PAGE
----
AIPAC has also weighed in for Davis in this race, in part, because Smith’s endorsement from organizations that have urged curbing support for Israel. Like Allam, Smith has the endorsement of prominent progressives like Elizabeth Warren and the Congressional Progressive Caucus. In contrast, Davis has the endorsement of Butterfield and the Congressional Black Caucus. Like Foushee, Davis fits the district ideologically better than Smith. That said, I think this race is more of a toss-up. If women decide to vote for a woman candidate, Smith will win. If they vote more along ideological lines, Davis is the favorite. 

The Democratic primary in NC-13 also has former state senate colleagues facing off. Former Senator Sam Searcy is facing current Senator Wiley Nickel. Nickel has been running a lot longer than Searcy, even if he was initially vying for the seat in the Fourth Congressional district before the lines got redrawn. Nickel seems to have the edge, but I haven’t been paying close attention. The winner will face a Republican in a district that leans a bit to the right.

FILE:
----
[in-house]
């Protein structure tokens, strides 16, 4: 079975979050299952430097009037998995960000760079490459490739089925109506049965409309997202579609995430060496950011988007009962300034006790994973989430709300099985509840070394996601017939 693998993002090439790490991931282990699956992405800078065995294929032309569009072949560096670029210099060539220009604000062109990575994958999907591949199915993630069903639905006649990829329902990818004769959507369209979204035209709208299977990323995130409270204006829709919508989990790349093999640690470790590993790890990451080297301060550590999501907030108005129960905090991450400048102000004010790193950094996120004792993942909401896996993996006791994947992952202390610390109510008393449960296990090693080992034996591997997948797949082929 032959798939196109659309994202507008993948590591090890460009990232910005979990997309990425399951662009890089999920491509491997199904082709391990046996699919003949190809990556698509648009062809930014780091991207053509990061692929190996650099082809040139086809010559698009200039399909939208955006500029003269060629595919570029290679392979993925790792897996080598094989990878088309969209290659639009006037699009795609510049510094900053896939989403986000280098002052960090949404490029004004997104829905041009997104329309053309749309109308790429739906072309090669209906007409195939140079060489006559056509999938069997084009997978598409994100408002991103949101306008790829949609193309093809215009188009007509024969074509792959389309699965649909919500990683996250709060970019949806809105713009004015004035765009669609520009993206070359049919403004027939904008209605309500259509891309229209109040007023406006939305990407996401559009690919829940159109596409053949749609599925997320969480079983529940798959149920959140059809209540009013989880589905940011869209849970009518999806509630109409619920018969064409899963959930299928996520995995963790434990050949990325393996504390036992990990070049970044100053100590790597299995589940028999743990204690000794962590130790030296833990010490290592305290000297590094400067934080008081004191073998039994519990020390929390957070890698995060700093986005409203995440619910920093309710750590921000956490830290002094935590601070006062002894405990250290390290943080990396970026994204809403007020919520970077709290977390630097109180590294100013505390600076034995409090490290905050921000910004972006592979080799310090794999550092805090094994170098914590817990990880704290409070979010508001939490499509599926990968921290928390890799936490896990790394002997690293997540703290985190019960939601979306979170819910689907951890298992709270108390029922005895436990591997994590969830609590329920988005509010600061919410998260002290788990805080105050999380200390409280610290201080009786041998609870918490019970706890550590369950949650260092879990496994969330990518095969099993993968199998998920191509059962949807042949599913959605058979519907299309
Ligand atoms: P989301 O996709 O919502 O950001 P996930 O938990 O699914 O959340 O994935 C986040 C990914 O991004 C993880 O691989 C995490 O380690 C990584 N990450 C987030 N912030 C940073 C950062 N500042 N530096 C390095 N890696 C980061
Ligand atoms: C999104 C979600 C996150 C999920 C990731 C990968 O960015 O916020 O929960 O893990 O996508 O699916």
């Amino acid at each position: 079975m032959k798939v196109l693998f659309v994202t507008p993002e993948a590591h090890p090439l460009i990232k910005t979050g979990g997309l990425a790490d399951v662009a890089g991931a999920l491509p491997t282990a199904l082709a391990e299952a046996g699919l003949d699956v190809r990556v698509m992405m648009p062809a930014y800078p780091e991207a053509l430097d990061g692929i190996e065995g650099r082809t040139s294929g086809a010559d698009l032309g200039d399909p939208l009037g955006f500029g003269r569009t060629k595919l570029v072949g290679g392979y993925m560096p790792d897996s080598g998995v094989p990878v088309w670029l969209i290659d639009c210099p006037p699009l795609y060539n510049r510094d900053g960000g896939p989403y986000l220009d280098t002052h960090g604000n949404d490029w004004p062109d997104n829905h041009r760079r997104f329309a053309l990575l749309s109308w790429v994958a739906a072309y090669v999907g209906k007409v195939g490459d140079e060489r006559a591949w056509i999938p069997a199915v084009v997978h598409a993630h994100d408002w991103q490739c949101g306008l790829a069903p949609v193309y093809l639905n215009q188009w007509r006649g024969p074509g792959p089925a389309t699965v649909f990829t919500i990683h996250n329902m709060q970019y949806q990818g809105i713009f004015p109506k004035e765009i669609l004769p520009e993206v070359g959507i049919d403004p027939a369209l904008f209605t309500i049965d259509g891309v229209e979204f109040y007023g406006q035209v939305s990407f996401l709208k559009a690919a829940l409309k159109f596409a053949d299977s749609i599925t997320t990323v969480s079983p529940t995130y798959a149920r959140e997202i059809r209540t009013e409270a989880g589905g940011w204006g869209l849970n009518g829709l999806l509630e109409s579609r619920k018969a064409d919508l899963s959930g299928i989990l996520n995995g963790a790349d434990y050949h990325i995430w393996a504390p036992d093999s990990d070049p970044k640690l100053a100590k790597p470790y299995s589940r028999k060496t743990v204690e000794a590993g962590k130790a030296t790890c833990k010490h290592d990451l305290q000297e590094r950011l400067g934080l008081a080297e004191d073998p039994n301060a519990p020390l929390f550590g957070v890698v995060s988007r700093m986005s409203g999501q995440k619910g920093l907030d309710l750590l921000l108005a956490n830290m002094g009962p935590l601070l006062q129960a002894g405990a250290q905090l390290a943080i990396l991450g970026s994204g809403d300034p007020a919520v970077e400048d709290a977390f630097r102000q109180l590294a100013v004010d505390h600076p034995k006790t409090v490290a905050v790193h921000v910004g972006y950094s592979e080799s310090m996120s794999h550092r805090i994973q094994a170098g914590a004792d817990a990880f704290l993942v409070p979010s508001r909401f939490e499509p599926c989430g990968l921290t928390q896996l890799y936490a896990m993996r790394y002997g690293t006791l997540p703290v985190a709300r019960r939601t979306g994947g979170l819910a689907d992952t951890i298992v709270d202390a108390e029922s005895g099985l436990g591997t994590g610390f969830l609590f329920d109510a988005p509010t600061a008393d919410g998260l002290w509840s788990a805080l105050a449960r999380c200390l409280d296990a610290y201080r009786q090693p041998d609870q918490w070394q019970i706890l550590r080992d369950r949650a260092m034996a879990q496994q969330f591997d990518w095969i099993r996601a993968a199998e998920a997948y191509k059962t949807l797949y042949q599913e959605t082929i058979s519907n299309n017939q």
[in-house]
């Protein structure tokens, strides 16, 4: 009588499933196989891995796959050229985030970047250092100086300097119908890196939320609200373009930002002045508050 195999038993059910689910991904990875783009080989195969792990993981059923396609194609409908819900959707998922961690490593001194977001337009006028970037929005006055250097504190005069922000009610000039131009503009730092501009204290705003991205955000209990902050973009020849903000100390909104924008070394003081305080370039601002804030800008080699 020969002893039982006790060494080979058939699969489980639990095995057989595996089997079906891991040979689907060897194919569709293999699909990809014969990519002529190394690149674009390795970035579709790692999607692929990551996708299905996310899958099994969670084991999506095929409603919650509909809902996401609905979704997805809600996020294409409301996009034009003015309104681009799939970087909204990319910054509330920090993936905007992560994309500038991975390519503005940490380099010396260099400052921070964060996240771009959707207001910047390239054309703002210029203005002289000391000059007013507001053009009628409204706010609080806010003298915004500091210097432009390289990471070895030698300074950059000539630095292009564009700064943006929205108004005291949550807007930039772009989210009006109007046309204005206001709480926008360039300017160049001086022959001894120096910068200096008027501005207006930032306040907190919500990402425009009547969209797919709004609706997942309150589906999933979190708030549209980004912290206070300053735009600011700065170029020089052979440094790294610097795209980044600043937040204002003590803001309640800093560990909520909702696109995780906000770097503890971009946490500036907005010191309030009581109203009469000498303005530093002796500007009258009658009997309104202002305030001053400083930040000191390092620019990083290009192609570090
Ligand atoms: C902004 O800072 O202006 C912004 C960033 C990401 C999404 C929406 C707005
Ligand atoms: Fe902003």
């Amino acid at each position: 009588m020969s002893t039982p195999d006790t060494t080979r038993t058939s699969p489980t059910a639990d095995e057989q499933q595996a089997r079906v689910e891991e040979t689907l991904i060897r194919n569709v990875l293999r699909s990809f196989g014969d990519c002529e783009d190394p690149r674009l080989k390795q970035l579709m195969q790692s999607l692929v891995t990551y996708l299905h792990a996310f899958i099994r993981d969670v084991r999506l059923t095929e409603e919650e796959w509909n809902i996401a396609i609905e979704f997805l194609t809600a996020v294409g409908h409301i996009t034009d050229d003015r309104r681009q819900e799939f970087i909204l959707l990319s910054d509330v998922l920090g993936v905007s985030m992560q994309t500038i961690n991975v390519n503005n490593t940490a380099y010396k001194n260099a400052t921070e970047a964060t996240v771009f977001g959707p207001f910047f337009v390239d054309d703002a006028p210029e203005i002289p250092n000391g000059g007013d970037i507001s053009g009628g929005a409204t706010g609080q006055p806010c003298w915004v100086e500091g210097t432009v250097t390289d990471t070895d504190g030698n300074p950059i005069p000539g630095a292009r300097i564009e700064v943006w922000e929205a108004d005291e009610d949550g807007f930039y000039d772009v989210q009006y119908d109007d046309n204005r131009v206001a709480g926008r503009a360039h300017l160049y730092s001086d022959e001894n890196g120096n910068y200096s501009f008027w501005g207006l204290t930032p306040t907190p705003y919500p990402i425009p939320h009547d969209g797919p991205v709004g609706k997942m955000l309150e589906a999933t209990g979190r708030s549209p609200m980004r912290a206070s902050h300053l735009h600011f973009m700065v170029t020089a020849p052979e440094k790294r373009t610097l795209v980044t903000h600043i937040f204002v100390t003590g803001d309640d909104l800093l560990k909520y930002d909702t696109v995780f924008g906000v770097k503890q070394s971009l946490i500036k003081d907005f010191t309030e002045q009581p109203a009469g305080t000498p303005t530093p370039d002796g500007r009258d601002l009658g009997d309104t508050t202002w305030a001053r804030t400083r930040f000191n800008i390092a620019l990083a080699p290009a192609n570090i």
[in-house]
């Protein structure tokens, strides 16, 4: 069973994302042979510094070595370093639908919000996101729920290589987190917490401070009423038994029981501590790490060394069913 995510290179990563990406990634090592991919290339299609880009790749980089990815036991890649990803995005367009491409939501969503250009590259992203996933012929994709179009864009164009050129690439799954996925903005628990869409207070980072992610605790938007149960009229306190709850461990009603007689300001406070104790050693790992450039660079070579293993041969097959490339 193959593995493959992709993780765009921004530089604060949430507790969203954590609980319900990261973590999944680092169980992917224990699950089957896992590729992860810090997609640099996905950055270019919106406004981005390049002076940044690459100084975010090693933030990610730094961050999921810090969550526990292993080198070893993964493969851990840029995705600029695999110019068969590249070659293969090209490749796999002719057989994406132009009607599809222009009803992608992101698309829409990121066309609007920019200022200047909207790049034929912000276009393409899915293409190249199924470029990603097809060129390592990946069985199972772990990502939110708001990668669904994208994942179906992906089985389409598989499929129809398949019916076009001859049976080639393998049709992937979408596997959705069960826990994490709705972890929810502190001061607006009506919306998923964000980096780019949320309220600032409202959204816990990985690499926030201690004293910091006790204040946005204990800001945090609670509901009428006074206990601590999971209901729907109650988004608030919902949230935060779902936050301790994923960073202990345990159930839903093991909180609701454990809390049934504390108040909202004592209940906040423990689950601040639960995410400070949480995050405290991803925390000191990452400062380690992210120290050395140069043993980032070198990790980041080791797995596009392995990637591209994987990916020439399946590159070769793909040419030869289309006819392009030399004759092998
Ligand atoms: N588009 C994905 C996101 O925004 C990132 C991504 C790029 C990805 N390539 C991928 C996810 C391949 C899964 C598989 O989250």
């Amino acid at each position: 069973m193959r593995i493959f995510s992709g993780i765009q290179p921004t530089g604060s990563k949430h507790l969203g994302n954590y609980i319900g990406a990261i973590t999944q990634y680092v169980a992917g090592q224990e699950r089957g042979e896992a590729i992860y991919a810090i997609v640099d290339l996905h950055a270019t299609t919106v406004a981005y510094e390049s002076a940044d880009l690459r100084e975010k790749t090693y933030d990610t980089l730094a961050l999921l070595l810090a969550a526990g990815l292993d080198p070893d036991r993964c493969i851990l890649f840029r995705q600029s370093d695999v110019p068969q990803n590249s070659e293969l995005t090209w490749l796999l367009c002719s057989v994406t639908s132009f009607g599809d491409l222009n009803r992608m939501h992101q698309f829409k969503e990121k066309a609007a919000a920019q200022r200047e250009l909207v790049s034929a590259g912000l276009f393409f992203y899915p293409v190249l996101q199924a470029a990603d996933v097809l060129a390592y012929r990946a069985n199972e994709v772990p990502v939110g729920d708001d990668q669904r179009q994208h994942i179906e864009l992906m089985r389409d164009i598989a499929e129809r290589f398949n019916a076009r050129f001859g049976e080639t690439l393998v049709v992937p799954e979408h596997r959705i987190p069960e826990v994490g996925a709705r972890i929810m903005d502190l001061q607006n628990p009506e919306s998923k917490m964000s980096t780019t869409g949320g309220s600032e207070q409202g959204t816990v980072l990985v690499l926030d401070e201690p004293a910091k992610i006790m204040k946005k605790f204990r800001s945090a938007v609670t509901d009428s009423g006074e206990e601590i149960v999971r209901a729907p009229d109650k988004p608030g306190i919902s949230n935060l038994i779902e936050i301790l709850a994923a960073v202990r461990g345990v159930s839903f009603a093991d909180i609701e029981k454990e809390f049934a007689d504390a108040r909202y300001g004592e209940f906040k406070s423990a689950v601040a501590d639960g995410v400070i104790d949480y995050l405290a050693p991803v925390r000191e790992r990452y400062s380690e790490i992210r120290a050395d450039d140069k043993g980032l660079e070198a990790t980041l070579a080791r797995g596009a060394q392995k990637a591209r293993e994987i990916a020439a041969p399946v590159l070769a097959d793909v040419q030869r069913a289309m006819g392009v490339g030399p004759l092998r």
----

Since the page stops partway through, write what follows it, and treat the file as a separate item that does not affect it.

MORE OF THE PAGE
In that Republican primary, 26 year old Madison Cawthorn want-to-be Bo Hines faces a bunch of candidates including former Congresswoman Renee Elmers. Hines has the support of Trump and the Club for Growth which has been dumping money into primaries here. I haven’t paid enough attention to this one, but people I respect think Hines will pull it out. 


  1. bremerjennifer

    Beasley has won statewide a couple of times and missed the third time (running to be reelected as NC Supreme Court Chief Justice) by a mere 401 votes. That being said, I’d like to see you’all’s take on the NC Supreme Court races, which will determine control of the court. My guess would be that Sam Ervin IV, up for reelection, is probably ok, but that Lucy Inman, running to move up from the Court of Appeals to the Supreme Court, has a more uphill race, although she’s running for an open seat since Justice Hudson is retiring. We see every day how critical it is who has the majority on the Supreme Court, be it NC or US.

  2. Mike L

    If Democrats in NC have trouble winning statewide in even a neutral year I don’t have any hope at all they’ll be able to capture the US Senate seat this year